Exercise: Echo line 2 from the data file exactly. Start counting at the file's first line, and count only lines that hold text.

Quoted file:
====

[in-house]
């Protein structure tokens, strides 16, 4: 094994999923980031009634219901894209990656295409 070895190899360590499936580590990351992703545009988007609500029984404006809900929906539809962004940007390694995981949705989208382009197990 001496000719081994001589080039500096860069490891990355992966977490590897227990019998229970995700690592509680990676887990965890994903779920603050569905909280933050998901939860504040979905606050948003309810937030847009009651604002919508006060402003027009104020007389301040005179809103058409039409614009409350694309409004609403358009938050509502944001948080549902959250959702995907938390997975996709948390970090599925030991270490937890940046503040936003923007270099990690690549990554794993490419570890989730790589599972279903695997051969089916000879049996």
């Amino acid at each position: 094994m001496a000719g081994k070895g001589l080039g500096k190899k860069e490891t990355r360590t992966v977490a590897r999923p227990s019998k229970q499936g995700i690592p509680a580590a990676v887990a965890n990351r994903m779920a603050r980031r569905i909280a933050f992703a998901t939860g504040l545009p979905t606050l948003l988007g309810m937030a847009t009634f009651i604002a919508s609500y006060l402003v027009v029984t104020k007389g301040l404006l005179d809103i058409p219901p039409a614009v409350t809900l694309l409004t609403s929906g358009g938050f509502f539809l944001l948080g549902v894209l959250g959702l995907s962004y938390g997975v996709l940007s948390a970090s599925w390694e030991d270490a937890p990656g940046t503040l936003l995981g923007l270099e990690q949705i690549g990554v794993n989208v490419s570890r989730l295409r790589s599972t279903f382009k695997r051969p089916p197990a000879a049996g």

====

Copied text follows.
């Protein structure tokens, strides 16, 4: 094994999923980031009634219901894209990656295409 070895190899360590499936580590990351992703545009988007609500029984404006809900929906539809962004940007390694995981949705989208382009197990 001496000719081994001589080039500096860069490891990355992966977490590897227990019998229970995700690592509680990676887990965890994903779920603050569905909280933050998901939860504040979905606050948003309810937030847009009651604002919508006060402003027009104020007389301040005179809103058409039409614009409350694309409004609403358009938050509502944001948080549902959250959702995907938390997975996709948390970090599925030991270490937890940046503040936003923007270099990690690549990554794993490419570890989730790589599972279903695997051969089916000879049996």